When it comes to push-ups we tend to see a massive array of form choices and/or habits that create problems left and right for the trainee. Whether it is the “lazy seal”(hips sagging to ground), the “head nodder”, or the “butt up wonder” the form is wrong and may be dangerous. Progressing into a full push-up can be difficult, but definitely not impossible. Here are a few exercises you can do to hold fantastic form while building that push-up strength.
Wait…we first need to take a look at what the push-up is and why we use it. Sure, everyone knows it as a staple chest and tri exercise, but people don’t necessarily think about the other forces playing a role on other muscle groups.
The position of the push-up also puts us into an extended position with gravity pulling our center of mass down. A proper push-up puts us into an anti-extensive position, engaging the anterior core and quads. How do you ensure you’re in the correct position?
Be able to check off the boxes:
-Straight line from head to toe. (Head, shoulders, hips, ankles in line)
-Ribcage pulled down over hips. (Think about tucking your tail under)
-Flex the quads
-Shoulders directly over the hands
-Elbows stay at or inside of a 45 degree angle from the body
Alright let’s get into the exercises to help you in the weight room.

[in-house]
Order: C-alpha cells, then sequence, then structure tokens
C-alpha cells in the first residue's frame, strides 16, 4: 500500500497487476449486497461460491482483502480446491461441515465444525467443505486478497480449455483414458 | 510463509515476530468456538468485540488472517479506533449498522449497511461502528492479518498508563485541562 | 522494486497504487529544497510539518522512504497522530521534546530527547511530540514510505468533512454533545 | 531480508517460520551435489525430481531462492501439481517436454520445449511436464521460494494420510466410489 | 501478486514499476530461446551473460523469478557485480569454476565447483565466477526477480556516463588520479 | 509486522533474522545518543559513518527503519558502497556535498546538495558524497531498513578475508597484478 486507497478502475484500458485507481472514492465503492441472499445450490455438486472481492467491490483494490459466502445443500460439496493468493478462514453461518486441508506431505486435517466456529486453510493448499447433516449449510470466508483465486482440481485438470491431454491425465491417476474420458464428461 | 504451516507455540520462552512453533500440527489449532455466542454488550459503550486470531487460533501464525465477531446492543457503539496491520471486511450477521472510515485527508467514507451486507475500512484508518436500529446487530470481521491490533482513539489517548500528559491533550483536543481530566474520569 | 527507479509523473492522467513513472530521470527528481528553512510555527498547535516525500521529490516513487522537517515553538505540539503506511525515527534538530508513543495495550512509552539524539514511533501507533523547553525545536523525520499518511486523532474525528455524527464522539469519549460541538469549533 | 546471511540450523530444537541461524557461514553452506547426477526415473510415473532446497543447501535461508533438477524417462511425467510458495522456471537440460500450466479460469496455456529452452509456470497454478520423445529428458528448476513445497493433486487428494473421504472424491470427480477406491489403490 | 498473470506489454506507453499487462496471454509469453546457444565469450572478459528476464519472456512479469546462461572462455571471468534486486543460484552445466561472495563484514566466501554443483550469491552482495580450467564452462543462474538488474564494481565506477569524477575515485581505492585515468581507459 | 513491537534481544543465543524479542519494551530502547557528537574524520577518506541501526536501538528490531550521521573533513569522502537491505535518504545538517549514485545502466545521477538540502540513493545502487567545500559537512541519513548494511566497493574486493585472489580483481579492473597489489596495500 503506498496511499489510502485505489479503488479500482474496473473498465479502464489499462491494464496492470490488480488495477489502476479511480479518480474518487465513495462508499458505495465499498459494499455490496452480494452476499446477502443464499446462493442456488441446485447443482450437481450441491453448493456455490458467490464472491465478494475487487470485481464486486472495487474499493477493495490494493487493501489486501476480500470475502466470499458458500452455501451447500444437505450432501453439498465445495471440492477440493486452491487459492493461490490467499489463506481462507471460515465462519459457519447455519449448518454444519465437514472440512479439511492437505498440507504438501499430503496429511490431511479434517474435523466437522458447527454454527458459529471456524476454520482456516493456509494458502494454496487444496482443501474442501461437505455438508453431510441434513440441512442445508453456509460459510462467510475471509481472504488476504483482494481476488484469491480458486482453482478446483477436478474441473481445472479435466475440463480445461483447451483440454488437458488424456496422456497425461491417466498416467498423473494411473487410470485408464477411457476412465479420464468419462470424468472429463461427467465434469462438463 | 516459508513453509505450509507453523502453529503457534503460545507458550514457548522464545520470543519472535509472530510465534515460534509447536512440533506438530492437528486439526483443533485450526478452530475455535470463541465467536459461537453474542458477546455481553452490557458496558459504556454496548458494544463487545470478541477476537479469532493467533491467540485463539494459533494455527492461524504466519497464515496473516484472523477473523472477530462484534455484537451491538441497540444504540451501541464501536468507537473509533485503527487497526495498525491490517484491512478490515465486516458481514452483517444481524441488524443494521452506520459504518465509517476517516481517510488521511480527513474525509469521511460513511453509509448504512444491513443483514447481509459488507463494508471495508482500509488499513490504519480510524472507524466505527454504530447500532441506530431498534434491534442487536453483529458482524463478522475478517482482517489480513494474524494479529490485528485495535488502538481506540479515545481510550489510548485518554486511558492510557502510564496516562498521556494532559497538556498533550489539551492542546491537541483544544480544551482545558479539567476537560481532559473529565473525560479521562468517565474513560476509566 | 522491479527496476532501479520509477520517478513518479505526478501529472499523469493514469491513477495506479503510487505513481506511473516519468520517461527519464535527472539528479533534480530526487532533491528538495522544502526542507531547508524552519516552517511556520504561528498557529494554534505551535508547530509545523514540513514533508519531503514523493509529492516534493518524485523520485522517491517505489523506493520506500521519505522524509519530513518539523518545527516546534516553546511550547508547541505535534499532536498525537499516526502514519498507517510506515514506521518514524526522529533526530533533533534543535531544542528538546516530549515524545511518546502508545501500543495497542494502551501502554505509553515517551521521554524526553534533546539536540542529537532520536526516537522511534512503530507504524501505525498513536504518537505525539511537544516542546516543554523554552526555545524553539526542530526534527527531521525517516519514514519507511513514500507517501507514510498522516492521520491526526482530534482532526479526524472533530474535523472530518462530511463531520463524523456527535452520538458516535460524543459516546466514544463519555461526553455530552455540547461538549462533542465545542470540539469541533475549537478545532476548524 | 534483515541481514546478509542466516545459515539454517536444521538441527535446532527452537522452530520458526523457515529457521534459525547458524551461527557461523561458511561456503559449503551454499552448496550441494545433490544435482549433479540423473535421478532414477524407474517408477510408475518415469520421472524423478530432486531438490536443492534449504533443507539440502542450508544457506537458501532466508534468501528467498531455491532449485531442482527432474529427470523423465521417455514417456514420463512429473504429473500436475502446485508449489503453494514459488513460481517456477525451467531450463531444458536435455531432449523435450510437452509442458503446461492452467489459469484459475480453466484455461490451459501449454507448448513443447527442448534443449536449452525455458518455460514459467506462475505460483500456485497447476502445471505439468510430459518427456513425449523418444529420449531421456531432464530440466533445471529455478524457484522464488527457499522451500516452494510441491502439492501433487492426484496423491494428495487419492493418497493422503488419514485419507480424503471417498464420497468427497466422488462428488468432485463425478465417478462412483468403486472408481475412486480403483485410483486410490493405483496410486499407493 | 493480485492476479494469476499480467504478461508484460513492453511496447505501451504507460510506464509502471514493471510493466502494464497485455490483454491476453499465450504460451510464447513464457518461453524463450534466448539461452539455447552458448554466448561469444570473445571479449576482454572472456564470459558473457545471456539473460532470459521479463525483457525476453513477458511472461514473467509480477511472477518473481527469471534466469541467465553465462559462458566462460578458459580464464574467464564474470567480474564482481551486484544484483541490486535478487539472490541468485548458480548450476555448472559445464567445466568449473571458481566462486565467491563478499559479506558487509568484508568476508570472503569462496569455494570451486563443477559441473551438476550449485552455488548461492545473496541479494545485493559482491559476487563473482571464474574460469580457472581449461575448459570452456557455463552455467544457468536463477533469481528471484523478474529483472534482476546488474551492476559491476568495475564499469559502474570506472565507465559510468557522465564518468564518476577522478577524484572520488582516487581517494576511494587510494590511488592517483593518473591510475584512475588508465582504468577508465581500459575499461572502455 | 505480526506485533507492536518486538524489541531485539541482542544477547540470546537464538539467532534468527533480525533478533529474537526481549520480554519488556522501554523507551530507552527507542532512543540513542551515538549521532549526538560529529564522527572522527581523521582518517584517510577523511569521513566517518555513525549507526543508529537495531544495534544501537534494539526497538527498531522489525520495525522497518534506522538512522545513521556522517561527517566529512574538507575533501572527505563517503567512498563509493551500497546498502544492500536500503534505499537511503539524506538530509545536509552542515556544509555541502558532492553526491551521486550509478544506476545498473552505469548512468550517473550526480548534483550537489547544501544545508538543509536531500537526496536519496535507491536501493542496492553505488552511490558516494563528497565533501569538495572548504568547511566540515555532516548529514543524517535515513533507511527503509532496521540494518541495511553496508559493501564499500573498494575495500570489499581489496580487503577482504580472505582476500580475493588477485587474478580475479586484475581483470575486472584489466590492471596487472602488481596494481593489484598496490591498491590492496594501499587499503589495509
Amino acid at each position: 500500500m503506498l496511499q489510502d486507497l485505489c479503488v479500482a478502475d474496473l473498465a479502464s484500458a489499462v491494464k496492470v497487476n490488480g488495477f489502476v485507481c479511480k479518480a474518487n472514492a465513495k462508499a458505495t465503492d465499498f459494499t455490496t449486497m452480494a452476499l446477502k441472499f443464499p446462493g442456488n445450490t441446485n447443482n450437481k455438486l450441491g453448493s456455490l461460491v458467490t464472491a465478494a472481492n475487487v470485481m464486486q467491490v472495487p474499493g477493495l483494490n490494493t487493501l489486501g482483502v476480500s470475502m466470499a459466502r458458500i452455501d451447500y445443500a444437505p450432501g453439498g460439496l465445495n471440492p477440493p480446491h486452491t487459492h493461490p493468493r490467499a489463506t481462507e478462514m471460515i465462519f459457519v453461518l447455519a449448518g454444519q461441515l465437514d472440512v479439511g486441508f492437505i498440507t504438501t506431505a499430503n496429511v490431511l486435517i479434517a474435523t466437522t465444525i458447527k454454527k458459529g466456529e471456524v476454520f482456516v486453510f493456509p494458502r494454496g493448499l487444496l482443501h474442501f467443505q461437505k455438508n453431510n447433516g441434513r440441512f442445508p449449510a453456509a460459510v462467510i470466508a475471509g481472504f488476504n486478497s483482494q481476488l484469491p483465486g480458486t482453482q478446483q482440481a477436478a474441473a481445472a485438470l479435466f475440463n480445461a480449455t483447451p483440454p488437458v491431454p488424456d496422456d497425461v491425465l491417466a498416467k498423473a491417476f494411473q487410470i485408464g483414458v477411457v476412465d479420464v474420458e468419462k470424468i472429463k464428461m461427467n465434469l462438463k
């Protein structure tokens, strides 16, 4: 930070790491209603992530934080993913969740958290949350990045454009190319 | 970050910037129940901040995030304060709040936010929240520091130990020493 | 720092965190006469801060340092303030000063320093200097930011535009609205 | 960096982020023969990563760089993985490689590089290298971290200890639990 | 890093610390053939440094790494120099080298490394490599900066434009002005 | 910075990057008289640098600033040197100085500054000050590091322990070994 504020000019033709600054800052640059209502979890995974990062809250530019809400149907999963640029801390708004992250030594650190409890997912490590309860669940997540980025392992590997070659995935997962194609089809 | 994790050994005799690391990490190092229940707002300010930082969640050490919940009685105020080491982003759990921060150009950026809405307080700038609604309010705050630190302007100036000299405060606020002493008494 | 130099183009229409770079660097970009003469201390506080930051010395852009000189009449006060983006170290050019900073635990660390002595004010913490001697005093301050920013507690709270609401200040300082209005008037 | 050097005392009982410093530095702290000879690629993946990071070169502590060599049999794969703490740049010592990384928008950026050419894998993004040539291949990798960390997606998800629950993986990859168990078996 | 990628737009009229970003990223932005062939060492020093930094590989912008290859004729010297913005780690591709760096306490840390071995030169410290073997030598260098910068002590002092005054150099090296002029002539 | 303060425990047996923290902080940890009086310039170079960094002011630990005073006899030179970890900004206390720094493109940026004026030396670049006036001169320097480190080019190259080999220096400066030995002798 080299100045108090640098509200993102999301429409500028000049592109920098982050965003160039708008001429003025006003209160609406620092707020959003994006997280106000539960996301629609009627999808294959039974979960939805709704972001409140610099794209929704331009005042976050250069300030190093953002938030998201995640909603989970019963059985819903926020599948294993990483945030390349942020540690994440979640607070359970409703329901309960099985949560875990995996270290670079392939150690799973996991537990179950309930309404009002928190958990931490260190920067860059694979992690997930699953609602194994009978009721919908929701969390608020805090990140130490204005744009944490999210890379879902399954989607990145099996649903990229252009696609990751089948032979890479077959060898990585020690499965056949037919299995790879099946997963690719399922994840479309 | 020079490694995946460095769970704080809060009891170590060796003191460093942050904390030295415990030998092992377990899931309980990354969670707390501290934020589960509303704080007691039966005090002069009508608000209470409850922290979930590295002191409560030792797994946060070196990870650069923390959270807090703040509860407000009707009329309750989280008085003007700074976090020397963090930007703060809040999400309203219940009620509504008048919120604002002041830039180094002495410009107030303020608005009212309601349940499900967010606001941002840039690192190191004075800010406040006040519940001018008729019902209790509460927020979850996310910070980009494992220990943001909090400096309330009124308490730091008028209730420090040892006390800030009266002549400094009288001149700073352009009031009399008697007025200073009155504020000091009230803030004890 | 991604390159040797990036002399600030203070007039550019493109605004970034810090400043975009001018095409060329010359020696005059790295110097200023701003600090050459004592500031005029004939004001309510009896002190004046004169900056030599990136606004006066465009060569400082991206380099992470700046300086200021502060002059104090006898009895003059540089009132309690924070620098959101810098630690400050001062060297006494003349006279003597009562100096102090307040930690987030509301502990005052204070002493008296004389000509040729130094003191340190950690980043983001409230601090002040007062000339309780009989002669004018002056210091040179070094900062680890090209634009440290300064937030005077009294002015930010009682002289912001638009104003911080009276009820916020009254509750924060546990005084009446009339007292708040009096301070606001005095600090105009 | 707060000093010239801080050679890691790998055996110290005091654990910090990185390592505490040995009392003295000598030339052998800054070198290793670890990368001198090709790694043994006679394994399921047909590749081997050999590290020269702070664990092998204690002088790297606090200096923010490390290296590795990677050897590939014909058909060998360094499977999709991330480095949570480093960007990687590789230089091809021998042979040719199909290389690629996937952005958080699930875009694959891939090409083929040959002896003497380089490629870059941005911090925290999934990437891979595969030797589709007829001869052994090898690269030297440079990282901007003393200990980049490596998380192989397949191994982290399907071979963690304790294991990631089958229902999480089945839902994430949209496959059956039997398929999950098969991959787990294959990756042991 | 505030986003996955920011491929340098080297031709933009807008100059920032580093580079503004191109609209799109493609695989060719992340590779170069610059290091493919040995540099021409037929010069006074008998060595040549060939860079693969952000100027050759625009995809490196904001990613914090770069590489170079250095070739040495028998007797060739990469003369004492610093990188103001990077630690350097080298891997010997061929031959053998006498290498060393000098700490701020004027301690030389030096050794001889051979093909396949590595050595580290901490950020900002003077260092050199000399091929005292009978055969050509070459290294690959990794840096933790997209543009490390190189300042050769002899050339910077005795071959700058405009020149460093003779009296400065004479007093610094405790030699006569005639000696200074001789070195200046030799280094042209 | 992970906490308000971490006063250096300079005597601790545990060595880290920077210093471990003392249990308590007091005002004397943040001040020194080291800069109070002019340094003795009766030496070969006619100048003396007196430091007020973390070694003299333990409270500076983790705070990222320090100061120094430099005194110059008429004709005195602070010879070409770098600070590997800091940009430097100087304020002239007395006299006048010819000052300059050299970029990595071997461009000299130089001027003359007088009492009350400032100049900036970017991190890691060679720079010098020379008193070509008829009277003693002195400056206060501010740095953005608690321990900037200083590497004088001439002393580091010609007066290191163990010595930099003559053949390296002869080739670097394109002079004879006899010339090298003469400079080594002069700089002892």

Bench Rack Push-Up: This is a great option for beginners because the bar starts high and you can adjust the height little by little to increase the tension and your strength. If you have a smith machine in your gym that will do the trick too.
Incline Push-Up: I like to use a bench for this, but a plyo box or your stairs at home will do just fine.
Double Band Push-Up: Find some rack catches and wrap a band around both of them. Go into a push up position with the band around the belly button or hips.
Single Band Top Rack Push-Up: Loop a band through itself from the top of a rack. Wrap the band around the belly button or hips and knock out some push ups.
A huge mistake we see with push-ups is simply moving too fast. You need to move down slow and drive up fast with a pause at the top. In order to gain some adequate strength you need to perform quality reps. 10 solid reps are better than 50 half ass reps.
There is no secret to eventually getting to a full, unassisted push-up…just hard work and quality reps. If you want some of our help come on into LIFT, get some personal attention, and a custom program just for you! Click Here for scheduling!
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